6. Each person’s hearing loss is different
No two people have precisely the equivalent hearing loss: we all hear a range of sounds and frequencies in a somewhat different way.
That’s why it’s vital to get your hearing evaluated by a highly trained hearing care professional. Without specialized testing, any hearing aids or amplification products you acquire will most likely not amplify the correct frequencies.
7. Normally, people wait 5 to 7 years before pursuing help for their hearing loss
Five to seven years is a long time to have to battle with your hearing.
Why do people wait so long? There are in truth many reasons, but the main reasons are:
- Less than 16 percent of family doctors screen for hearing loss.
- Hearing loss is so gradual that it’s hard to notice.
- Hearing loss is often partial, which means some sounds can be heard normally, creating the impression of normal hearing.
- People believe that hearing aids don’t work, which brings us to the next fact.
8. Only 1 out of 5 people who would benefit from hearing aids wears them
For every five people who could live better with hearing aids, only one will actually wear them. The principal explanation for the disparity is the incorrect presumption that hearing aids don’t work.
Perhaps this was accurate 10 to 15 years ago, but certainly not today.
The evidence for hearing aid efficacy has been thoroughly reported. One example is a study conducted by the Journal of the American Medical Association, which found three prominent hearing aid models to “provide significant benefit in quiet and noisy listening situations.”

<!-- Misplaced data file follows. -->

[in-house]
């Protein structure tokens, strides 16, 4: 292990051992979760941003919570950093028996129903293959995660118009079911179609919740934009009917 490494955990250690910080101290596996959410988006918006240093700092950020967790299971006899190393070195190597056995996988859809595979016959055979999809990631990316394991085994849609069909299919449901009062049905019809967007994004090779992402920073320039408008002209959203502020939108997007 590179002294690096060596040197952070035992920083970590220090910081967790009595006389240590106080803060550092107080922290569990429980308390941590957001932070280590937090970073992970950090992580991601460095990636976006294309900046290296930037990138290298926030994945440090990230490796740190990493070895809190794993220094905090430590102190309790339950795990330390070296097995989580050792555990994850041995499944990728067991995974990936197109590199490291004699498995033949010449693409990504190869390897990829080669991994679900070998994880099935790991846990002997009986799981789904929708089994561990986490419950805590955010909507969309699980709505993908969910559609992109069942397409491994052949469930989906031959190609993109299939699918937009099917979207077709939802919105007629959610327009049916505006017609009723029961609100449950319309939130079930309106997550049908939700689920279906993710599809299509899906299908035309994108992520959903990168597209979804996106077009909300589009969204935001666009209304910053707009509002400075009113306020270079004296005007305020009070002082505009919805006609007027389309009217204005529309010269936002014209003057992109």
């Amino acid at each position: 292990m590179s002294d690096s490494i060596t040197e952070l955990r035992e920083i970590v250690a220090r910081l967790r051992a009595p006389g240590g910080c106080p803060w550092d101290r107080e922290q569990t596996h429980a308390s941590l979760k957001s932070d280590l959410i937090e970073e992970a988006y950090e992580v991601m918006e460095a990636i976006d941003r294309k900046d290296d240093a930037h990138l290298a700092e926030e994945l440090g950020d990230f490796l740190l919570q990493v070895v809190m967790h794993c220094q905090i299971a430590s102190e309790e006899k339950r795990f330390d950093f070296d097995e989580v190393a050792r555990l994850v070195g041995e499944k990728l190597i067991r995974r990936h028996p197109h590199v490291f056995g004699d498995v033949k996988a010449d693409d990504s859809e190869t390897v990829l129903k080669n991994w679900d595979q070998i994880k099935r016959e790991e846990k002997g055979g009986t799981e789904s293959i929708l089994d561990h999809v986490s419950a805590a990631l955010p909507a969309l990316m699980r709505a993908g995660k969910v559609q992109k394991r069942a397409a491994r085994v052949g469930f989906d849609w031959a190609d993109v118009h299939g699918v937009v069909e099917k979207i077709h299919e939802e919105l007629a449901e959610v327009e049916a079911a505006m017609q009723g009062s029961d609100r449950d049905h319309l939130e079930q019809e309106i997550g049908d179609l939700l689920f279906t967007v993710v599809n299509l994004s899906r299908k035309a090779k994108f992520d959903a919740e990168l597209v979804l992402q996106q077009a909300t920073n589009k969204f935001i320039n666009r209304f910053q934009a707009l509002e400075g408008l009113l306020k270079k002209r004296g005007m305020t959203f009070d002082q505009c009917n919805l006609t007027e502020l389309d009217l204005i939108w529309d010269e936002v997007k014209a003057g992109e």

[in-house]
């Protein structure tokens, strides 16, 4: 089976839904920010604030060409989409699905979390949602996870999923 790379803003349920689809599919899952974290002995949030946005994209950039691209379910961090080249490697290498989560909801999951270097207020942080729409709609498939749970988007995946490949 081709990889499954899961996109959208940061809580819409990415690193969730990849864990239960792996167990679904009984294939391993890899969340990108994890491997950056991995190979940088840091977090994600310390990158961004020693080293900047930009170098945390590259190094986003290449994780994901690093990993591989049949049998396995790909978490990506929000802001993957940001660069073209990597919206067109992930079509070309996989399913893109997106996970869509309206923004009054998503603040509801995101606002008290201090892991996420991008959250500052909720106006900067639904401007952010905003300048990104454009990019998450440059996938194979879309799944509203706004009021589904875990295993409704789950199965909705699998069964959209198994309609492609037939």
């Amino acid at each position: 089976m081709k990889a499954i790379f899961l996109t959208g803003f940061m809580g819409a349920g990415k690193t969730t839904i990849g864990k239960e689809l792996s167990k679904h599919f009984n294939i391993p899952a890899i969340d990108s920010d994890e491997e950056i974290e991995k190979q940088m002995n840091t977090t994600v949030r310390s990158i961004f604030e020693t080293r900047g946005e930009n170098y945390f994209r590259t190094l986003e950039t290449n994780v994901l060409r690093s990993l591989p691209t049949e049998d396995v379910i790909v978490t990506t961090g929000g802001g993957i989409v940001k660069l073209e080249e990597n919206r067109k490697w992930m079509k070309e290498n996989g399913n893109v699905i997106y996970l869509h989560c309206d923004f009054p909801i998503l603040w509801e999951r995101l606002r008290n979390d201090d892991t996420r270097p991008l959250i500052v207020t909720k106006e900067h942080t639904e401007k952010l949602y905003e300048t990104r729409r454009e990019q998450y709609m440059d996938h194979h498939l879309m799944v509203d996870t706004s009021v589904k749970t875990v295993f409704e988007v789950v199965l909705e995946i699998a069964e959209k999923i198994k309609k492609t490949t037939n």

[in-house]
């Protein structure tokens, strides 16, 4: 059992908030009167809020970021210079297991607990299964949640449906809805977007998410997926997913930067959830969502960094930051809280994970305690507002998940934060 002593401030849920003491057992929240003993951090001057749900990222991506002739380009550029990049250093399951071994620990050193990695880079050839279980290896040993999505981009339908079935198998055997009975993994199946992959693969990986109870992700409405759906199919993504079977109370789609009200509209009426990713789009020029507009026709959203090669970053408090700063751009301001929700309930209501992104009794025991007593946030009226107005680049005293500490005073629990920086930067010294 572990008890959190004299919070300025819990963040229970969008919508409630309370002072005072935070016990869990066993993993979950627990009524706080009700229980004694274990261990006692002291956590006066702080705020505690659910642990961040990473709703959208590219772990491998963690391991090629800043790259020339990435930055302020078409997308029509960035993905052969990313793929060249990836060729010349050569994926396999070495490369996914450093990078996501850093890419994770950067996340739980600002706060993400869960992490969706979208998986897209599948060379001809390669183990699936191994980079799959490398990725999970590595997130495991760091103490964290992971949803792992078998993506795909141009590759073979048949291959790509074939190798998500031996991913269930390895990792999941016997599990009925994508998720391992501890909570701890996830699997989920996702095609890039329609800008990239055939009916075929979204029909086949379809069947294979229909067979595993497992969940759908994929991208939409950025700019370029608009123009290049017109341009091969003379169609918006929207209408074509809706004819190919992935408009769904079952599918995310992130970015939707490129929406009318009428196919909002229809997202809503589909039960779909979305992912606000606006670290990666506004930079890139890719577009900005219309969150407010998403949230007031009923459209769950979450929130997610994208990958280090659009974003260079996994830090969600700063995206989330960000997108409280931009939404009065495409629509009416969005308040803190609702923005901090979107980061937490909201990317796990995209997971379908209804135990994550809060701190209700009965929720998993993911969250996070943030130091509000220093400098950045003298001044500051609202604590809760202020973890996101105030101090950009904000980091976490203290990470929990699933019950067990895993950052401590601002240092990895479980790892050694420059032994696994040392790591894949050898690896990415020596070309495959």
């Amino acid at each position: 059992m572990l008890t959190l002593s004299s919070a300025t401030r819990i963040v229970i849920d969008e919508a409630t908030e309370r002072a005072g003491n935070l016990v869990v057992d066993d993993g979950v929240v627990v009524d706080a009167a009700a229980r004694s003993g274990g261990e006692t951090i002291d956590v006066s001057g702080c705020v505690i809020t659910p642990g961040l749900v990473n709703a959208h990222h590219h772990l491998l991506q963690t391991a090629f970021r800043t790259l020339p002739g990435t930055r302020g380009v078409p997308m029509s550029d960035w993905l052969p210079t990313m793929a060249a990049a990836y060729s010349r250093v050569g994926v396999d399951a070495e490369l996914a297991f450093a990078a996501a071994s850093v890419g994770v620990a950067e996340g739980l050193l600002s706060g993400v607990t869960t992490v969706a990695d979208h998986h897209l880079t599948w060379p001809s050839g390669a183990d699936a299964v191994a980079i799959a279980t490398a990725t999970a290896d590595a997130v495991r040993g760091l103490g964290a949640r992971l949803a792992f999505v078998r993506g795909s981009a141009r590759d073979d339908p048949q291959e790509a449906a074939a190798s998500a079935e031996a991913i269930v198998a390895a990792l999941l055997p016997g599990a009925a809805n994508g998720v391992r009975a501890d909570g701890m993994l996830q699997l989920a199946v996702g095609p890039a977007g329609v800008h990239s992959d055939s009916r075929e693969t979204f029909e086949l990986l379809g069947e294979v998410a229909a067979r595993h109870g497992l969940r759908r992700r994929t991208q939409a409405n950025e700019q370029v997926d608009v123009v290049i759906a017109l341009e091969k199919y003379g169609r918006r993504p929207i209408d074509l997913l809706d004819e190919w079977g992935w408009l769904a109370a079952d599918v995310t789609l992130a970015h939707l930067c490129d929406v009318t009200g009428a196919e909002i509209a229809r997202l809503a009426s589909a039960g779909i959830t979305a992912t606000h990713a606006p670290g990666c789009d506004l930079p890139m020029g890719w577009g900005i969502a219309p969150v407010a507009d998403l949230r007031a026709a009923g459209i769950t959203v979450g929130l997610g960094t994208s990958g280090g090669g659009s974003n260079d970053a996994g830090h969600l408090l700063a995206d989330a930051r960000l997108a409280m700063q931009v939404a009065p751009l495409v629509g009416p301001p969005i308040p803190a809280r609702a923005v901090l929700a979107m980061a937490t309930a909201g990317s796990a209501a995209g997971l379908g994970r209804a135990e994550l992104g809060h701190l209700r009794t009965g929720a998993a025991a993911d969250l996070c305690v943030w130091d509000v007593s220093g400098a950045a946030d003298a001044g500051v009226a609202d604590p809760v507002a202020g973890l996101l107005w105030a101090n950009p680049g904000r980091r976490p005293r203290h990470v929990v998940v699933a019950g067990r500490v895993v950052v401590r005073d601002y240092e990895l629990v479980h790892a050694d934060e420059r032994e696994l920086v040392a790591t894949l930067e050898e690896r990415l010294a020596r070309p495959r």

Patients have also experienced the benefits: The National Center for Biotechnology Information, after evaluating years of research, determined that “studies have shown that users are quite satisfied with their hearing aids.”
Similarly, a recent MarkeTrak consumer satisfaction survey discovered that, for patients with hearing aids four years old or less, 78.6% were happy with their hearing aid effectiveness.
9. More than 200 medications can trigger hearing loss
Here’s a little-known fact: certain medications can injure the ear, causing hearing loss, ringing in the ear, or balance disorders. These medications are considered ototoxic.
In fact, there are more than 200 identified ototoxic medications. For more information on the specific medications, visit the American Speech-Language-Hearing Association.
10. Professional musicians are 57 percent more likely to suffer from tinnitus
In one of the biggest studies ever conducted on hearing disorders affiliated with musicians, researchers found that musicians are 57 percent more likely to be affected by tinnitus—constant ringing in the ears—as a result of their work.
If you’re a musician, or if you participate in live events, protecting your ears is essential. Ask us about custom musicians earplugs that ensure both protected listening and preserved sound quality.
Which of the 10 facts was most surprising to you?
Let us know in a comment.